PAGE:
If you are using use cases then the changes need to be made in the use case documents.  If you don't have a centralized repository then you need to create one.   You can use a formal collaboration tool such as SharePoint, an informal collaboration tool such as Google Sites, or simply use a Wiki to host and document all requirements.

    In your document repository you will want to keep all requirements by scenario.  If you are using use cases or user stories then each of these is a scenario.  If you have more traditional requirements they you will need to determine the name of the scenarios from your requirements.  Scenarios will be of the form 'verb noun phrase', i.e. 'create person', 'notify customer of delivery', etc.

    Once you have a central repository for putting your requirements then ALL incremental requirements should be put on this site, not in cumbersome email chains.  If you need to send an email to someone, then document the requirement to the central site and email a link to the party; do not allow requirements to become buried in your email server.

    Run Effective Meetings
    Managers are often tempted to call meetings with everyone present 'just in case'.  There is no doubt that this will solve the occasional problem, but you are likely just to have a bunch of developers with 'kill me now' expressions on their faces from beginning to end in the meeting.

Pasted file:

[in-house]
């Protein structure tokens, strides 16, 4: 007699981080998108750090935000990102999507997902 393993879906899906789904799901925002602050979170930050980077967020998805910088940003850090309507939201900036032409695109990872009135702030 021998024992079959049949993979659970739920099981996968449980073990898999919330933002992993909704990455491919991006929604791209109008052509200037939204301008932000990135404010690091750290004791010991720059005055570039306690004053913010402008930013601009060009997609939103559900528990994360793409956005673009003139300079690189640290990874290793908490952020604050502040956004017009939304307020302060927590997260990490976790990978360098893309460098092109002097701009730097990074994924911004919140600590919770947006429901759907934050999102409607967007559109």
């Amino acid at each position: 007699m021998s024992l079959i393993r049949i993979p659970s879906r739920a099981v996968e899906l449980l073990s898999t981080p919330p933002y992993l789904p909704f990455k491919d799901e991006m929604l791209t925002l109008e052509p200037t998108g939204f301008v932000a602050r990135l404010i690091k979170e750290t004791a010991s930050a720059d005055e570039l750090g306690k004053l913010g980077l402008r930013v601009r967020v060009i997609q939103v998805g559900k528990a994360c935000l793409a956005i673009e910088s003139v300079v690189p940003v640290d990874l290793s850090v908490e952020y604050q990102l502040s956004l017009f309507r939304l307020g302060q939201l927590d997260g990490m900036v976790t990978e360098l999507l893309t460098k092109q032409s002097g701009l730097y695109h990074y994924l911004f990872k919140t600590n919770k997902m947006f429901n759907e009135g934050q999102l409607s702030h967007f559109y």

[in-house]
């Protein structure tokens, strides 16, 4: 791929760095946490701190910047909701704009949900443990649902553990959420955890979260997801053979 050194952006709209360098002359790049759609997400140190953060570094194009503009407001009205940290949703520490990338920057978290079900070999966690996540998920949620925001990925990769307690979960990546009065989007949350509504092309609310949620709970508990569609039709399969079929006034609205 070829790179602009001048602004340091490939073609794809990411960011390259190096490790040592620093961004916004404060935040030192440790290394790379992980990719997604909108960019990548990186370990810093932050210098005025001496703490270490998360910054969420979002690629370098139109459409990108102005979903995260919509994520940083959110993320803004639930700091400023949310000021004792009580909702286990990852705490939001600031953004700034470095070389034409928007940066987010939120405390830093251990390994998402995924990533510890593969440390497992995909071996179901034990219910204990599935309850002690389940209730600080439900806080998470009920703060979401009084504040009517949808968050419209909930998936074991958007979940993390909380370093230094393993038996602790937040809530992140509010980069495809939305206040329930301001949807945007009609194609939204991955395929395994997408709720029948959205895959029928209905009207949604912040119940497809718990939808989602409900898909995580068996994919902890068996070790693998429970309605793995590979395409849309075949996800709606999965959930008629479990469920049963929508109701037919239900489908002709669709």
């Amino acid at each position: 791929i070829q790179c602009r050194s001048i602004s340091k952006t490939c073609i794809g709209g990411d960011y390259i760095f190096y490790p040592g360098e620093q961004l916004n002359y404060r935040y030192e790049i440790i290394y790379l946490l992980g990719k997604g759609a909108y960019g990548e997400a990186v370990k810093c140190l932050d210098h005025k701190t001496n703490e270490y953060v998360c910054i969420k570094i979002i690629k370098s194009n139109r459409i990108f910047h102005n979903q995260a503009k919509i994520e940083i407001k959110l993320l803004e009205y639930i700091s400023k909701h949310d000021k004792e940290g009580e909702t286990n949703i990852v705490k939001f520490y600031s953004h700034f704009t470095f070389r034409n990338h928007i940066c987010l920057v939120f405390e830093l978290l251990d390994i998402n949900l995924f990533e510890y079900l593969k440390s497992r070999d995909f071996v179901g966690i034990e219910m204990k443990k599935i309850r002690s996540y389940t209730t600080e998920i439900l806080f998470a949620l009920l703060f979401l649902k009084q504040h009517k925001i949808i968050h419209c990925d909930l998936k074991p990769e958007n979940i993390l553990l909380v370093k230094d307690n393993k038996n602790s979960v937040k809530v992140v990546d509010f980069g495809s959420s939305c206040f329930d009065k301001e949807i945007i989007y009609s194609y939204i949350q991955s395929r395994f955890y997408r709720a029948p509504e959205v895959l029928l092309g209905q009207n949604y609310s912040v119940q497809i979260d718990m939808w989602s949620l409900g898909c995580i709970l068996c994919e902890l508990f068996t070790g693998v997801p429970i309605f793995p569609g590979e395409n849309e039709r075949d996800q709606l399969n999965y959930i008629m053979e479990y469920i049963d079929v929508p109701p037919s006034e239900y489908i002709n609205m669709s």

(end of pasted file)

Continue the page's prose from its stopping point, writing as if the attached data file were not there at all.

Structure the meeting by grouping issues by developer and make an agenda so that each developer knows the order that they will be at the meeting.  No developer should have to go to a meeting that does not have an agenda! Next, use some IM tool from the conference room to let developers know when they are required to attend the meeting (not the 1st developer, obviously :-) ).  Issues generally run over time so don't call anyone into the meeting before they are really required.  Give yourself breathing room by having meetings finish 10 minutes before the next generally used slot (i.e. 10:20 am or 2:50 pm).

    Issues that really need multiple developers present should be delayed for end of the meeting.  When all other items are handled, use IM to call all the developers for those issues at the end.  By having the group issues at the end you are unlikely to keep them around for a long time since you will probably have to give up your conference room to someone else.

    Conclusion
    Not all fire-fighting involves bad requirements, but many of them do.  By trying to produce better requirements at the start of a project and implementing centralized mechanisms for those requirements you will reduce the fire-fighting later in your project. If you find yourself in fire-fighting mode, you can use implement a centralized requirements mechanism to help fight your way out of the mess.